Building the skill foundation
This story featured in the 2013 Beginner’s Guide issue.
By Jeff Kinney
Learning to kayak whitewater is a long process. You can’t simply master a few skills and tackle a Class V monster. But according to Jerry McAward, a veteran instructor at Northeast PA Kayak School, these five essential skills form the backbone of any newbie’s paddling repertoire.
Remain Calm. The first factor is getting comfortable upside down, where everyone winds up eventually. “You have to train your brain that you’re not going to drown,” McAward says. The idea is to go over and just relax. Take a normal breath and, against all instincts, tip the boat over. After that, chill out. Open your eyes and look around at “the skinny chicken legs of your kayak instructor,” McAward says. Count to 10. You’ll be fine, and though it might not seem like it, you’re honing a vital skill.
Head for the Exit. A wet exit is “almost a non-issue” if you’re used to being upside down, McAward explains. Tuck forward to protect your face, tap on boat’s bottom to alert your paddling partner, and find the cockpit rim. Next, slide your hands forward to the grab loop and pull to release your sprayskirt. Simply place your hands on the cockpit next to your hips and move the boat off of your body.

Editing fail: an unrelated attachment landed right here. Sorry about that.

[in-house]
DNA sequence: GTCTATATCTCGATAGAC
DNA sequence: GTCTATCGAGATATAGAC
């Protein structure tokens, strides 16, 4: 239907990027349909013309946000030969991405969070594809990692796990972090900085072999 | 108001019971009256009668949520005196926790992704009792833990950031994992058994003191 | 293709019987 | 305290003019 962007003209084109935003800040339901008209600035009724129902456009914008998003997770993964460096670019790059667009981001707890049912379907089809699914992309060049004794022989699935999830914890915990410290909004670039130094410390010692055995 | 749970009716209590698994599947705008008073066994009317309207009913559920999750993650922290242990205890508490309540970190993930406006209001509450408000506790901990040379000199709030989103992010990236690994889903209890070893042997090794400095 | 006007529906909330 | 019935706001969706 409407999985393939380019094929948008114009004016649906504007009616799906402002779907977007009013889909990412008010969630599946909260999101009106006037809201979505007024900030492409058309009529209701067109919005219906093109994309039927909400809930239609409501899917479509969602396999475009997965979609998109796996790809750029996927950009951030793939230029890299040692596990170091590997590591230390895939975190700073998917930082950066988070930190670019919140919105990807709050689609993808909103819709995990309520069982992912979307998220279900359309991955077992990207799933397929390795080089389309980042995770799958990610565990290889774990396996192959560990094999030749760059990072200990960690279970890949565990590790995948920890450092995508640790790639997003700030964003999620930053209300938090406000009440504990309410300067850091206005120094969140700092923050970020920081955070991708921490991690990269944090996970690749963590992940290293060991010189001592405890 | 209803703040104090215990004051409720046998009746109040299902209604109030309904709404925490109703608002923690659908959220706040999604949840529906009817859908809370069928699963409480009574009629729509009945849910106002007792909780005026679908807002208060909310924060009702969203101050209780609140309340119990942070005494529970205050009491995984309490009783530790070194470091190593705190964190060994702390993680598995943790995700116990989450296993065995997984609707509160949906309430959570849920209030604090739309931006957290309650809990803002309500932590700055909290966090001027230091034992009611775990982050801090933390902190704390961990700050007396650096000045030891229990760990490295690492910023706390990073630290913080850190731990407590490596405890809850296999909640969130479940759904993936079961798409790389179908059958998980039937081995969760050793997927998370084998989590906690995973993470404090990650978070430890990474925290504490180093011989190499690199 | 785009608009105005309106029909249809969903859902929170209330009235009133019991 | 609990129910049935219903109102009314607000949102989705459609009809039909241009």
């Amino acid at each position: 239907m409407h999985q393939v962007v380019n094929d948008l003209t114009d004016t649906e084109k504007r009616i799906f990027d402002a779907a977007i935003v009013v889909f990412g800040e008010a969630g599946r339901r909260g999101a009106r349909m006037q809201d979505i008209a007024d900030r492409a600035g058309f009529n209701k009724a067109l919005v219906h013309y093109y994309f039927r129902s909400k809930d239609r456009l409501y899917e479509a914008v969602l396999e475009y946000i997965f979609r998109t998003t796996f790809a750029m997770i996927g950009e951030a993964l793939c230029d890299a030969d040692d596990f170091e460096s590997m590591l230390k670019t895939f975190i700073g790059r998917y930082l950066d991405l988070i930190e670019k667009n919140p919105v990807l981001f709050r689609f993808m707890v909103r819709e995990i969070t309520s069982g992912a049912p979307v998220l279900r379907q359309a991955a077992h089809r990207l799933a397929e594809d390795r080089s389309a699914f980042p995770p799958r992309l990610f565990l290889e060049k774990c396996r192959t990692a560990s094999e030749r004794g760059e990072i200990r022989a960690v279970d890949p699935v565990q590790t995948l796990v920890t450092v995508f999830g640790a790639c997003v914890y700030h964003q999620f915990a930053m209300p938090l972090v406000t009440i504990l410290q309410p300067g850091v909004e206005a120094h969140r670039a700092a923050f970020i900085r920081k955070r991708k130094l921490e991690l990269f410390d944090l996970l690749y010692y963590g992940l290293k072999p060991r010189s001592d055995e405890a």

Keep ‘er Steady. Brace strokes help prevent flipping in the first place. For a low brace, put the back face of the blade flat on the water using a low shaft angle (knuckles down, elbows up). Tilt the boat on one edge, and then roll it forcefully back to your balance point using your hips. A high brace is similar, except use a high shaft angle (knuckles up, elbows down) and the power face of the blade. Hint: Rest the paddle on the water—don’t press down. The blade and shaft are just reference points from which you roll the boat upright.
Play the Sweeps. To perform this essential turning stroke, “wind up” your torso and touch the paddle blade to your toes. Keep your outside arm straight and your inside arm tucked to your waist. Then simply “unwind” your torso to sweep the paddle in a wide arc, removing it smoothly from the water near the stern. The reverse process (called a reverse sweep) turns the kayak in the other direction using the back of the blade rather than the power face.
Make Forward Progress. To move forward in a straight line, bring the paddle as close to the boat as you comfortably can to minimize the “steering effect.” Grip the paddle fairly loose and anchor the blade at your toes. (“Stick it in the earth,” is McAward’s analogy.) Point the boat where you want it to go, unwind your torso without bending your elbows very much and remove the paddle without splashing when it’s even with your hip. The bow will move back and forth a little as you take forward strokes, so look up at where you’re going for a “visual anchor.”